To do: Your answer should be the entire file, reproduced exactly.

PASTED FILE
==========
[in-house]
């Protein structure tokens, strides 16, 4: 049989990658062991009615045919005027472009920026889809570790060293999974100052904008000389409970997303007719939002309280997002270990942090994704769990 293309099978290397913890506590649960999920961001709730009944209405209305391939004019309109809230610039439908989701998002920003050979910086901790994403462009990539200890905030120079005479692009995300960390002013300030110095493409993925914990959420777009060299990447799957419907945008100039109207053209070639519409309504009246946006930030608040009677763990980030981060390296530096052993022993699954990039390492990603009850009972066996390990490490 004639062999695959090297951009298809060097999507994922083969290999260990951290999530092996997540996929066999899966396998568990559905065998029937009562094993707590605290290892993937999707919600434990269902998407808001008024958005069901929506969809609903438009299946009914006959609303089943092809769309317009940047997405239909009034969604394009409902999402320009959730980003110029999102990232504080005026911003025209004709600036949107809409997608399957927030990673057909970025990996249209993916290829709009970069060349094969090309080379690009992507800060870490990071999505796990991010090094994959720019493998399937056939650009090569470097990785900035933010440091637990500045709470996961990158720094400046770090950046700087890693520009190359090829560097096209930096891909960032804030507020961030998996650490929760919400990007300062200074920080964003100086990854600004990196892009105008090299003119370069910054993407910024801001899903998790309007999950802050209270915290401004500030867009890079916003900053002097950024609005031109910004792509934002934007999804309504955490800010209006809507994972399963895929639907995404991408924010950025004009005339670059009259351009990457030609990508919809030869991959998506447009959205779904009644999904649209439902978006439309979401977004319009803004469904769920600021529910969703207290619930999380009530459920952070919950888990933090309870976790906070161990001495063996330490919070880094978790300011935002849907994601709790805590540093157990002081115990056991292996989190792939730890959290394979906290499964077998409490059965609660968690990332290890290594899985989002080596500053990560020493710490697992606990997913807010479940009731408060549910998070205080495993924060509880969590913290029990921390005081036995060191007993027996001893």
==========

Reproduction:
[in-house]
């Protein structure tokens, strides 16, 4: 049989990658062991009615045919005027472009920026889809570790060293999974100052904008000389409970997303007719939002309280997002270990942090994704769990 293309099978290397913890506590649960999920961001709730009944209405209305391939004019309109809230610039439908989701998002920003050979910086901790994403462009990539200890905030120079005479692009995300960390002013300030110095493409993925914990959420777009060299990447799957419907945008100039109207053209070639519409309504009246946006930030608040009677763990980030981060390296530096052993022993699954990039390492990603009850009972066996390990490490 004639062999695959090297951009298809060097999507994922083969290999260990951290999530092996997540996929066999899966396998568990559905065998029937009562094993707590605290290892993937999707919600434990269902998407808001008024958005069901929506969809609903438009299946009914006959609303089943092809769309317009940047997405239909009034969604394009409902999402320009959730980003110029999102990232504080005026911003025209004709600036949107809409997608399957927030990673057909970025990996249209993916290829709009970069060349094969090309080379690009992507800060870490990071999505796990991010090094994959720019493998399937056939650009090569470097990785900035933010440091637990500045709470996961990158720094400046770090950046700087890693520009190359090829560097096209930096891909960032804030507020961030998996650490929760919400990007300062200074920080964003100086990854600004990196892009105008090299003119370069910054993407910024801001899903998790309007999950802050209270915290401004500030867009890079916003900053002097950024609005031109910004792509934002934007999804309504955490800010209006809507994972399963895929639907995404991408924010950025004009005339670059009259351009990457030609990508919809030869991959998506447009959205779904009644999904649209439902978006439309979401977004319009803004469904769920600021529910969703207290619930999380009530459920952070919950888990933090309870976790906070161990001495063996330490919070880094978790300011935002849907994601709790805590540093157990002081115990056991292996989190792939730890959290394979906290499964077998409490059965609660968690990332290890290594899985989002080596500053990560020493710490697992606990997913807010479940009731408060549910998070205080495993924060509880969590913290029990921390005081036995060191007993027996001893």